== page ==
NJAC judgment: The lost chance for transparency

The basis for the SC’s pronouncement remains doubtful and devoid of an explanatory analysis

AConstitution Bench of the Supreme Court—by a majority of 4:1— has declared the Constitution (Ninety-Ninth Amendment) Act, 2014 (99th Amendment) and the National Judicial Appointments Commission (NJAC) Act, 2014 “unconstitutional”. Each judge rendered individual opinions on issues of recusal, reference of the matter to a larger Bench for reconsideration of the Second Judges’ (1993) and Third Judges’ (1998) Cases, and the decision on merits. Given the discontent with the collegium system, it was only reasonable to expect the apex court’s verdict to put to rest certain thorny issues relating to judicial appointments. Except, the verdict raises more questions than it answers.

The majority rejected the NJAC for its insufficiency to preserve the primacy of the judiciary in the matter of appointment of judges to the higher judiciary. The judgment held primacy to be part of the basic structure of the Constitution. Justice Khehar categorically asserted that independence of the judiciary as a basic feature is violated when primacy of the judiciary in the matter of appointments is breached. Justice Goel issued a caveat of sorts that if primacy is not considered to be part of the basic structure, Parliament may be free to confer the said power (in the matter of appointments) on the Executive or the Legislature, which would compromise judicial independence.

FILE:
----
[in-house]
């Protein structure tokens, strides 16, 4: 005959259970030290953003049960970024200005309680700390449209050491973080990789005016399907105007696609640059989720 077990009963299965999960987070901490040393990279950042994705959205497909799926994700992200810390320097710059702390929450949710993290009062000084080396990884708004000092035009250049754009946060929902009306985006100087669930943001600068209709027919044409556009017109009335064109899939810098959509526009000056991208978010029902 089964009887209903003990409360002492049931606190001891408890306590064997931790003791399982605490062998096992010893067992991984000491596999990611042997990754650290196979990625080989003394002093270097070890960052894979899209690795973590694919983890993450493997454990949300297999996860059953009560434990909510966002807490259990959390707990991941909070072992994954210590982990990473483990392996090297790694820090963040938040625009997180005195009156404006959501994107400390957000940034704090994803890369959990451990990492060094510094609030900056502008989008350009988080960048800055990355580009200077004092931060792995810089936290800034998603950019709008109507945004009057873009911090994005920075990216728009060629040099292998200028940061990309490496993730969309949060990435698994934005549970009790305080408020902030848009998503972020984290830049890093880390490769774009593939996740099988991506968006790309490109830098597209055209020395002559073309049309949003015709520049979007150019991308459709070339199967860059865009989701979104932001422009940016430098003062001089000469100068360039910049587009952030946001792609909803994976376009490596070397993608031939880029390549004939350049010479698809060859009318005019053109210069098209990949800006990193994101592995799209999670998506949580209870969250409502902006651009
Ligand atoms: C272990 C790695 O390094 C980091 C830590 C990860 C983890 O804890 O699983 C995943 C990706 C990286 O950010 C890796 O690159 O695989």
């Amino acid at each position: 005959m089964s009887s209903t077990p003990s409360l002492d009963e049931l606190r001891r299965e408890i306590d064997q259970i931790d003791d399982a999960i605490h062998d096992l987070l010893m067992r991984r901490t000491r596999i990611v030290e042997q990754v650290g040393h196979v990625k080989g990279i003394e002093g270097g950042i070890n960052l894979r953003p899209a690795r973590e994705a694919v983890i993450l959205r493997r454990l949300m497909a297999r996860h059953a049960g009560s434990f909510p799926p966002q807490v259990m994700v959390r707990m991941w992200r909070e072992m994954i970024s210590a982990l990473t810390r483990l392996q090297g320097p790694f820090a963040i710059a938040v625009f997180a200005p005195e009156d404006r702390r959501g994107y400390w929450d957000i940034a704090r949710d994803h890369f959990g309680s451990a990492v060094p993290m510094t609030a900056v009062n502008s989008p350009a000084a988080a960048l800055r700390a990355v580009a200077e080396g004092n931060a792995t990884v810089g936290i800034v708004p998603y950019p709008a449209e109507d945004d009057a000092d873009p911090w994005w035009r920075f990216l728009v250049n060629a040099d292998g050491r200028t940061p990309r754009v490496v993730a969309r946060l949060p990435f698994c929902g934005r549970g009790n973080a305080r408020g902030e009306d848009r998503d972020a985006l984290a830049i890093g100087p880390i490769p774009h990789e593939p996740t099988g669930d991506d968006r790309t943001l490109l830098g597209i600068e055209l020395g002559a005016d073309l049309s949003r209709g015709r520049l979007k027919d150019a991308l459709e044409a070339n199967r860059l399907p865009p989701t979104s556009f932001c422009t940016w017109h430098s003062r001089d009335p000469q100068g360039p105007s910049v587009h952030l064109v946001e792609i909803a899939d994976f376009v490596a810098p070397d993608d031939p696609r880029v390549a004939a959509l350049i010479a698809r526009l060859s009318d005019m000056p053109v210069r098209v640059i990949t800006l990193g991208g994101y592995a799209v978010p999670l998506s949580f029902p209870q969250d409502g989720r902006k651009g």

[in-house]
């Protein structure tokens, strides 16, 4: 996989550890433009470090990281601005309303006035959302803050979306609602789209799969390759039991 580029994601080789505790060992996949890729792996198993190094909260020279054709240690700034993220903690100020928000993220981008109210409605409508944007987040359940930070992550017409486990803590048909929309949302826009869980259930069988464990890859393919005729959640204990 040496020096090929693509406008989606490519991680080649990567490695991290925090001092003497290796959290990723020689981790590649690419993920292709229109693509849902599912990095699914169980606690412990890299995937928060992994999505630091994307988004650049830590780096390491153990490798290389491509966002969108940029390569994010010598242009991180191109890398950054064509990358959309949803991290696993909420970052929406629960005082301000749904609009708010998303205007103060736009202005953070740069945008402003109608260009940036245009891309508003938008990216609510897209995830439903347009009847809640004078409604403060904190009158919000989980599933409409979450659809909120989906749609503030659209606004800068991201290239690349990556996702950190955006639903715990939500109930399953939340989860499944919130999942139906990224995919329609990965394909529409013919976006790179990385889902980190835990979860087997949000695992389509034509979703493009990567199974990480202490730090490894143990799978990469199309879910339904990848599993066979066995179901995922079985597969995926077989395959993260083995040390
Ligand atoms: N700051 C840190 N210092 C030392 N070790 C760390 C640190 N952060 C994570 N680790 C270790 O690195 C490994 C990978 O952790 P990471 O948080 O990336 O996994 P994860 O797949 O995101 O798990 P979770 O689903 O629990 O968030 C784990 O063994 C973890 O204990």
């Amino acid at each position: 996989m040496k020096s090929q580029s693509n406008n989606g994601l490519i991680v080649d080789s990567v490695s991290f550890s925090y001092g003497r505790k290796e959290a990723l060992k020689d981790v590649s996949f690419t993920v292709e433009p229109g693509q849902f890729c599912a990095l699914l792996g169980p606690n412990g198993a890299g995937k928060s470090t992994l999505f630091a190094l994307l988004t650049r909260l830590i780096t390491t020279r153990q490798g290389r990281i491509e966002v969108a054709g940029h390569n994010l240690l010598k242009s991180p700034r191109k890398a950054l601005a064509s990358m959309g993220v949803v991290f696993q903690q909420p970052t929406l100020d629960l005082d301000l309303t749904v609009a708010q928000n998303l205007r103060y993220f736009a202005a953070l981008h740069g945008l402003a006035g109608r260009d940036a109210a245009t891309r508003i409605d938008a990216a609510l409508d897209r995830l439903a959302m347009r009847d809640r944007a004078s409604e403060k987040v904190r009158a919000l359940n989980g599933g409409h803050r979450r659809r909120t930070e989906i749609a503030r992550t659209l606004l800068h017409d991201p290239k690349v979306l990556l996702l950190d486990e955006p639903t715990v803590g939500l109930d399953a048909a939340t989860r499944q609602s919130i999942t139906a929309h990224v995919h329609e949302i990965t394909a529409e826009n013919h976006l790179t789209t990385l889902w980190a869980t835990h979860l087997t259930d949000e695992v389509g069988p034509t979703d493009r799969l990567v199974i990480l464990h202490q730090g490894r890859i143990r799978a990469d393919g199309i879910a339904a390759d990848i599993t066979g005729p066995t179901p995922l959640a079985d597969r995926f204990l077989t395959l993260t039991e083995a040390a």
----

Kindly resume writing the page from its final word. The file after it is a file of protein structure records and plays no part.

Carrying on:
However, the basis for the SC’s pronouncement remains doubtful and devoid of an explanatory analysis. The Second and Third Judges’ Cases say that the term “consultation” used in Articles 124, 217 and 222 of the Constitution has to be read as vesting primacy in the judiciary, but does not elevate primacy to basic structure. The principle of primacy, and the context of its use, warranted a detailed discussion in the Second Judges’ Case, not much of which has been analysed by the majority in this judgment. The majority freely conflates judicial independence with primacy of judicial opinion, which then becomes the basic structure. Judicial independence is undoubtedly part of basic structure while primacy has been held to be part of independence. However, the link between primacy and basic structure remains conspicuous by its absence. Since the striking down of the 99th Amendment and the NJAC Act is premised on the principle of primacy, an unclouded exposition of primacy as basic structure is sorely missed. The majority’s formulation on primacy appears insufficiently reasoned despite the undeniably lengthy verdict!

Apprehensions regarding the untoward consequences of the presence of the law minister and two eminent persons on the NJAC also loomed large in the judgment. The law minister’s presence raises the possibility of “structured bargaining” between the judiciary and the executive, which the SC consciously nipped in the bud. The majority also came down heavily on the presence of eminent persons, expressing concern over the nominating authority exercising a “free will” while choosing them, due to the absence of any prescribed qualifications for their appointment. Justice Khehar snubbed the attorney-general’s submission on the significance of their participation in the appointments process as “a submission with all loose ends, and no clear meaning.” The sources of the majority’s discomfort were Sections 5(2) and 6(6) of the NJAC Act, which allows two members of the NJAC to veto a proposed candidature for judicial appointment. The likelihood of the law minister along with an eminent person, or both the eminent persons stalling an appointment which would otherwise fall in favour with the judges did not pass muster with the majority.